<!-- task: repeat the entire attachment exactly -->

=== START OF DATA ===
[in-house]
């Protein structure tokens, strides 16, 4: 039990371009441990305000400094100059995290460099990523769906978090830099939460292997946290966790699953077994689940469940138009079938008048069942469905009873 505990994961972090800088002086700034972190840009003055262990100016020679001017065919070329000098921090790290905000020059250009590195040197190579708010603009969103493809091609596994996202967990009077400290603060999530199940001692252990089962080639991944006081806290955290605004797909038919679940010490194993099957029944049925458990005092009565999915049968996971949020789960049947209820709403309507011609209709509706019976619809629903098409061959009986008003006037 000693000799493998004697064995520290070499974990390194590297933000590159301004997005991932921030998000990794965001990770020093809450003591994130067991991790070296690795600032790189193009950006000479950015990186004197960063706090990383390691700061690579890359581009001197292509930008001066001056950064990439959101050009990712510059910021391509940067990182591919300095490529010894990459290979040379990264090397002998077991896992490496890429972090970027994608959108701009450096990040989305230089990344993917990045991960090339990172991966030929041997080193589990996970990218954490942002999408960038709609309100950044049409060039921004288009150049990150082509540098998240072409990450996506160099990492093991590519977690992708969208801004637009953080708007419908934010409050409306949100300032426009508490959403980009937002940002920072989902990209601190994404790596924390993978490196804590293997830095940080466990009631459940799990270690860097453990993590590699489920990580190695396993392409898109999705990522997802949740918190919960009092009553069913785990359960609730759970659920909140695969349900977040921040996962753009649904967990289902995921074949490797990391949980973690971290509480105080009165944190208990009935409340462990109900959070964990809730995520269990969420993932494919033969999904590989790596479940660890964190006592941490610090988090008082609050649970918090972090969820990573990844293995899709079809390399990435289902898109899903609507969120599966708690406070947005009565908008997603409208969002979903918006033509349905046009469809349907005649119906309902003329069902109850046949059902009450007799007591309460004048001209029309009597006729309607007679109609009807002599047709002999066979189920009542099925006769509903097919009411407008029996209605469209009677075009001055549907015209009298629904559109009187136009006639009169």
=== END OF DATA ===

[in-house]
């Protein structure tokens, strides 16, 4: 039990371009441990305000400094100059995290460099990523769906978090830099939460292997946290966790699953077994689940469940138009079938008048069942469905009873 505990994961972090800088002086700034972190840009003055262990100016020679001017065919070329000098921090790290905000020059250009590195040197190579708010603009969103493809091609596994996202967990009077400290603060999530199940001692252990089962080639991944006081806290955290605004797909038919679940010490194993099957029944049925458990005092009565999915049968996971949020789960049947209820709403309507011609209709509706019976619809629903098409061959009986008003006037 000693000799493998004697064995520290070499974990390194590297933000590159301004997005991932921030998000990794965001990770020093809450003591994130067991991790070296690795600032790189193009950006000479950015990186004197960063706090990383390691700061690579890359581009001197292509930008001066001056950064990439959101050009990712510059910021391509940067990182591919300095490529010894990459290979040379990264090397002998077991896992490496890429972090970027994608959108701009450096990040989305230089990344993917990045991960090339990172991966030929041997080193589990996970990218954490942002999408960038709609309100950044049409060039921004288009150049990150082509540098998240072409990450996506160099990492093991590519977690992708969208801004637009953080708007419908934010409050409306949100300032426009508490959403980009937002940002920072989902990209601190994404790596924390993978490196804590293997830095940080466990009631459940799990270690860097453990993590590699489920990580190695396993392409898109999705990522997802949740918190919960009092009553069913785990359960609730759970659920909140695969349900977040921040996962753009649904967990289902995921074949490797990391949980973690971290509480105080009165944190208990009935409340462990109900959070964990809730995520269990969420993932494919033969999904590989790596479940660890964190006592941490610090988090008082609050649970918090972090969820990573990844293995899709079809390399990435289902898109899903609507969120599966708690406070947005009565908008997603409208969002979903918006033509349905046009469809349907005649119906309902003329069902109850046949059902009450007799007591309460004048001209029309009597006729309607007679109609009807002599047709002999066979189920009542099925006769509903097919009411407008029996209605469209009677075009001055549907015209009298629904559109009187136009006639009169």